Even the flow for allowing apps to open on the cover screen is better. On last year’s model, you had to open the phone to approve an app for the cover screen — just once per app, but for every single app. Now, you can approve and open the app right from the cover screen notification. You have three options actually: allow, not allow, or — my favorite — “not right now,” which allows me to just slowly back away without making a commitment when I mindlessly tap on a Threads notification. Not right now, Satan.

There’s a whole other phone attached to this phone.

Overall, the cover screen experience is miles better than the previous generation; more mature and less like you’re testing beta software. I’d take this every time over the Samsung Galaxy Z Flip 5, and yes I know about Good Lock. Motorola put a lot of thought into every aspect of the display, and it shows. Oh, and before we get to the whole other phone attached to this phone, shout out to two other cover screen additions: Google Assistant (including Gemini!) and an always-on display. All of my dreams are coming true.

The cover screen is a delight, but the inner screen is much more pedestrian. It’s a 6.9-inch 1080p OLED, and while the resolution didn’t bother me much in my testing, this screen is big enough to benefit from a higher pixel count. It doesn’t get quite as bright as I’d like outside, either. It’s fine, but you can definitely get a better display on a slab-style phone for the same amount of money — or even a bit less.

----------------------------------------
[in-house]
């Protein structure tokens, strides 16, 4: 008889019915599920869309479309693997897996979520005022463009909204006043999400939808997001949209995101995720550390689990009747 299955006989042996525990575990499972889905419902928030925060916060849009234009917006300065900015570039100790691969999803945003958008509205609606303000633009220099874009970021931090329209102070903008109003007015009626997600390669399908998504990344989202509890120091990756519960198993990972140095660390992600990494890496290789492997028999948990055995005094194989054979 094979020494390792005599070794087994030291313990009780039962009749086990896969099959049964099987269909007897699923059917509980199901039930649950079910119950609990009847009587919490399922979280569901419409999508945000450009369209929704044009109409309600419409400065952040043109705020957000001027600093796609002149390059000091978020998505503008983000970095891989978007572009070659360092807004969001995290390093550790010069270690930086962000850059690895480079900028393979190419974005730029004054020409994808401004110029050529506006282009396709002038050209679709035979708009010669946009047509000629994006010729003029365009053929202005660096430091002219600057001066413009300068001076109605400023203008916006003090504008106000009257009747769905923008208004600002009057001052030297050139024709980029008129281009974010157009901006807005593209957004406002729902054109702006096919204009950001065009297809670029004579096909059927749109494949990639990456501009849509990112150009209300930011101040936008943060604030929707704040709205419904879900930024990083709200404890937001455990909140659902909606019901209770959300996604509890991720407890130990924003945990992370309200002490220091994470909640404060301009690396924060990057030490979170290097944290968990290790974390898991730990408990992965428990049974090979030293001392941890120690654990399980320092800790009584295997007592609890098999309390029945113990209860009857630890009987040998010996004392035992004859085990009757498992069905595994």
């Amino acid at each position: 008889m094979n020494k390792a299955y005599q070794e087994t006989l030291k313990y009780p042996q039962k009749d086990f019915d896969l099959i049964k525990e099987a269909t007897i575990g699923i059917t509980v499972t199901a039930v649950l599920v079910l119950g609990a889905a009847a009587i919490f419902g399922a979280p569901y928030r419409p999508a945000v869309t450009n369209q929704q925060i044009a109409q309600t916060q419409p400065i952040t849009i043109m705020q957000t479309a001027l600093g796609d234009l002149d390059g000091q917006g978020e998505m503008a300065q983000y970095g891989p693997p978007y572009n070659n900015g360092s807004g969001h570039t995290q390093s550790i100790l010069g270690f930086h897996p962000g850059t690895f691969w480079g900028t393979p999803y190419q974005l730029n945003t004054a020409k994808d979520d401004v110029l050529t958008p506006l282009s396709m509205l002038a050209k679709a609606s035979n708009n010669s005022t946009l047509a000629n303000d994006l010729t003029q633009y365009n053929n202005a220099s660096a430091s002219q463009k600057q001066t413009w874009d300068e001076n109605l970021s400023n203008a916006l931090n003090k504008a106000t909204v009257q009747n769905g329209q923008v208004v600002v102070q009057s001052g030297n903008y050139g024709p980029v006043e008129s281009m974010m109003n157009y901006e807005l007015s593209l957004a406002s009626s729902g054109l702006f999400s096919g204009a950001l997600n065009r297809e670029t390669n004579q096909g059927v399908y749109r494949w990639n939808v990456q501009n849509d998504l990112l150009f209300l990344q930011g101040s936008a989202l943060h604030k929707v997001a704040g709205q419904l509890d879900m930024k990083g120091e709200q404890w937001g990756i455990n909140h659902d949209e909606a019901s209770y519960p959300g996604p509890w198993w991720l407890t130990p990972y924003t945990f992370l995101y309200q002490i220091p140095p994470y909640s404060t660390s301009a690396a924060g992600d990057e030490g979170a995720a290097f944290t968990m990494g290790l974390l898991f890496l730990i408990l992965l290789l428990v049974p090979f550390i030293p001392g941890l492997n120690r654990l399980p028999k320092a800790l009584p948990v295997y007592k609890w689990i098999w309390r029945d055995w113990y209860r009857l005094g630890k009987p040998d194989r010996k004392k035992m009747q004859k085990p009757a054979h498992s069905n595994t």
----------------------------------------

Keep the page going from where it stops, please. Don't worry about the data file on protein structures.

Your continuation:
Photo: Allison Johnson / The Verge
The crease is only visible when you really go looking for it.

The good news is that Motorola adopted a new hinge design this year that minimizes the appearance of the crease when the phone is fully unfolded. There’s also the upgraded IPX8 rating; there’s no official dust resistance. The Razr Plus is certified to withstand full immersion in fresh water, a big improvement over the previous gen’s “splashproof” rating. Importantly, an IPX8 rating also puts the Razr Plus on level ground with the Galaxy Z Flip 5 (and, very likely, the Z Flip 6, which is due out soon).

The soft touch on the back panel is a nice touch as always, but the hot pink model I tested comes with a new “vegan suede” material, and I don’t think it’s a change for the better. It feels more papery, and I don’t think it’s going to wear well over time; my review unit has a couple of faint scratches that don’t budge when I try to buff them out with my finger. Considering this isn’t some bougie case — it’s the actual phone — that seems pretty bad. The other colors — peach fuzz, midnight blue, and spring green — come with a vegan leather finish like last year’s pink model, and for what it’s worth, that seems to have held up fine.

The ‘vegan suede’ back panel collected a few scratches while I used it.

The Razr Plus uses a Snapdragon 8S Gen 3 chipset, which occupies a kind of upper-mid-tier, low-flagship space in Qualcomm’s increasingly confusing lineup. In the US, the Razr Plus comes with 12GB of RAM and 256GB of storage — healthy numbers. The combination is plenty for my day-to-day, and an extended Pocket City 2 session didn’t tax it much. And I have zero complaints about battery life, which is a real compliment for a flip phone since they tend to come with smaller batteries. The Razr Plus’ 4,000mAh cell provided enough power to get through a day of heavy use and then some.